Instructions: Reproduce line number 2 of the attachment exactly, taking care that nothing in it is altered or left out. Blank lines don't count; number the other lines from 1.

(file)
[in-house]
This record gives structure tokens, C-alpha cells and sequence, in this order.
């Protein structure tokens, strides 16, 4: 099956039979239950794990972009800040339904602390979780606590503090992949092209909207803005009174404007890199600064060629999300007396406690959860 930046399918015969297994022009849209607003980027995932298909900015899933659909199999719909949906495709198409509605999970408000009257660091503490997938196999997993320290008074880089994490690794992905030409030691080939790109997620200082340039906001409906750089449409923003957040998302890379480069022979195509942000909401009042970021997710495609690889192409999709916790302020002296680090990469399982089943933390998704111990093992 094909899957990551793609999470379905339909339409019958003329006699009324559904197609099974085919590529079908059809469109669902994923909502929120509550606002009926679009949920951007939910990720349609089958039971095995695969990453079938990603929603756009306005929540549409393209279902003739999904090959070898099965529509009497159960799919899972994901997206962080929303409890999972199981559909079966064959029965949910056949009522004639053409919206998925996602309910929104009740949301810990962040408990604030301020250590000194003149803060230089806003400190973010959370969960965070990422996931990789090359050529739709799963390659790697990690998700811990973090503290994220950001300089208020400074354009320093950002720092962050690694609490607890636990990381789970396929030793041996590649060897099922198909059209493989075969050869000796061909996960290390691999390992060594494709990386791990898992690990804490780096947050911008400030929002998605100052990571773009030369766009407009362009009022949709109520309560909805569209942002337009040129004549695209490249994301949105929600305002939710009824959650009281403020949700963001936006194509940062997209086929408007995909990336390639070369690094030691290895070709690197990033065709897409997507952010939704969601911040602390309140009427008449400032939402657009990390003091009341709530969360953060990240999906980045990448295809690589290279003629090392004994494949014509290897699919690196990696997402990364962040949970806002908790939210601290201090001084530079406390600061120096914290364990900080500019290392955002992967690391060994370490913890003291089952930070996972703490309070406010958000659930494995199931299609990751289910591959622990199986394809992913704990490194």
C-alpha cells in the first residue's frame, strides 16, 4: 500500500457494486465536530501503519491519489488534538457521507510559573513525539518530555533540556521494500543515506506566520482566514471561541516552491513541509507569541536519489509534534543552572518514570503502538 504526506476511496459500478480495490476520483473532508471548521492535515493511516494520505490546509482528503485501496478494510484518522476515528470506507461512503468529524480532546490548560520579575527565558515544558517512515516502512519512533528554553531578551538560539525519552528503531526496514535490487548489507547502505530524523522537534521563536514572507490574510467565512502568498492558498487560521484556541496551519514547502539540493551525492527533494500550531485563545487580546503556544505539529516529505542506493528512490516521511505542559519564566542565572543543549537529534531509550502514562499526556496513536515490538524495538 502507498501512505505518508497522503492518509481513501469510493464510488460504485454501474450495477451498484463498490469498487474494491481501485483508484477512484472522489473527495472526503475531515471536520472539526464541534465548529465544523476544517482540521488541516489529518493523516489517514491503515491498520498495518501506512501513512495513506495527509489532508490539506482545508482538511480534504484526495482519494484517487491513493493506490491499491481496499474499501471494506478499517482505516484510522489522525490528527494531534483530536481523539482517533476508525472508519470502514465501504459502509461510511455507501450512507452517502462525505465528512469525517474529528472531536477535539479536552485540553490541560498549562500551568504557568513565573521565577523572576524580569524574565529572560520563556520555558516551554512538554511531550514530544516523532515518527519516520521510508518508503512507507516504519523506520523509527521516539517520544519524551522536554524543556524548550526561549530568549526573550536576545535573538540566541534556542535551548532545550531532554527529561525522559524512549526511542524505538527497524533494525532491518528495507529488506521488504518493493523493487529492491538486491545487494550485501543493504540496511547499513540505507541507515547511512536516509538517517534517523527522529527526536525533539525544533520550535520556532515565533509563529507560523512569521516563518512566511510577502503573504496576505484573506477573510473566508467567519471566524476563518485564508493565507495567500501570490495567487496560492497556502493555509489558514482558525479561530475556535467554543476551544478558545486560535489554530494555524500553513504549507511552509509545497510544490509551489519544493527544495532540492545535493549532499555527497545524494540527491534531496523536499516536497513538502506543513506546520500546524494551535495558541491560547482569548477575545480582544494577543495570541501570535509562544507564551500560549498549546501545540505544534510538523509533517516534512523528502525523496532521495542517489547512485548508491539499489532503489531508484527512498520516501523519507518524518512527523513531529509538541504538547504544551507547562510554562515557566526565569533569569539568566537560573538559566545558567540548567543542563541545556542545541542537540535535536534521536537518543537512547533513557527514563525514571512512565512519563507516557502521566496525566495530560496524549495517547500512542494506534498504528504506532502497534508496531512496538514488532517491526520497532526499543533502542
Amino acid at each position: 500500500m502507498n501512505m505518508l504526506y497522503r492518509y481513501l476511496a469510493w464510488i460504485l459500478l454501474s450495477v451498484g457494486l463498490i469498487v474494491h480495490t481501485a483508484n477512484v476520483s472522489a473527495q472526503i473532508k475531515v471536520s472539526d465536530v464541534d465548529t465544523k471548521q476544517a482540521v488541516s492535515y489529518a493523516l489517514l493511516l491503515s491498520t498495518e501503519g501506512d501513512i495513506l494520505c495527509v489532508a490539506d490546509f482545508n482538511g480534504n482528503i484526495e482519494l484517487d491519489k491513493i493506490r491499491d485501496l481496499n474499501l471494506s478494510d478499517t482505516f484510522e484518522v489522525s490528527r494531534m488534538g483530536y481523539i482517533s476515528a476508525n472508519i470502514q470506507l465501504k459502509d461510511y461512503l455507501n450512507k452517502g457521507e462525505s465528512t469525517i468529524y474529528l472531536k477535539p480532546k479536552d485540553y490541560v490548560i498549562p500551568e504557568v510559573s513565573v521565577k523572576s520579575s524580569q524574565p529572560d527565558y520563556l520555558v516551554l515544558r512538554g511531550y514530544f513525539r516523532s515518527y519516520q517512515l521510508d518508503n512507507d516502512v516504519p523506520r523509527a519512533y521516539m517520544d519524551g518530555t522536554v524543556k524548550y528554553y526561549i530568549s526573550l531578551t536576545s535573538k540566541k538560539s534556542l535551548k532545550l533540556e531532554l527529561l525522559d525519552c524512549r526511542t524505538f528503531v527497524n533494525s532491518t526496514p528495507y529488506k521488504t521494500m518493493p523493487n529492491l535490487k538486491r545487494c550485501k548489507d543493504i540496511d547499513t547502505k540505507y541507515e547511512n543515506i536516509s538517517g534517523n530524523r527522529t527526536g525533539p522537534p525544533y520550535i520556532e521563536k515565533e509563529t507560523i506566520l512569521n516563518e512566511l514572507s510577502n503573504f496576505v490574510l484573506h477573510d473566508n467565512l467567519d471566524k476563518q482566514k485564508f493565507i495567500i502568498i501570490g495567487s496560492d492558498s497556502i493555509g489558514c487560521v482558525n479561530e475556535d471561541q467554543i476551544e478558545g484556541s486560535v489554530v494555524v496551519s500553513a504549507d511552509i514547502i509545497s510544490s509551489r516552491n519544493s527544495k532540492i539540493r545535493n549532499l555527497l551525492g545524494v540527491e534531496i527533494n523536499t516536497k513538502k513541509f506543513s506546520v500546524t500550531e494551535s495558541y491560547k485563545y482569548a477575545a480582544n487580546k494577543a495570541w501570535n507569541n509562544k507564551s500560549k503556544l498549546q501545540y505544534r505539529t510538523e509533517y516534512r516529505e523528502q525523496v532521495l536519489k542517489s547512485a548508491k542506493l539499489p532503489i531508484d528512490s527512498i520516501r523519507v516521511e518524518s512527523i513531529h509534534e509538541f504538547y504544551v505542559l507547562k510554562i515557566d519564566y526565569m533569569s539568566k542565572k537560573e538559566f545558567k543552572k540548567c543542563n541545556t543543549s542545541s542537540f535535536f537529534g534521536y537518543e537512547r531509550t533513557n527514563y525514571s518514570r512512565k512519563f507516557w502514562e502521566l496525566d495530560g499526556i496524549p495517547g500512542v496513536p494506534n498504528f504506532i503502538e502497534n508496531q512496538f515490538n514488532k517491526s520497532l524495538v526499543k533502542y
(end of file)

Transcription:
This record gives structure tokens, C-alpha cells and sequence, in this order.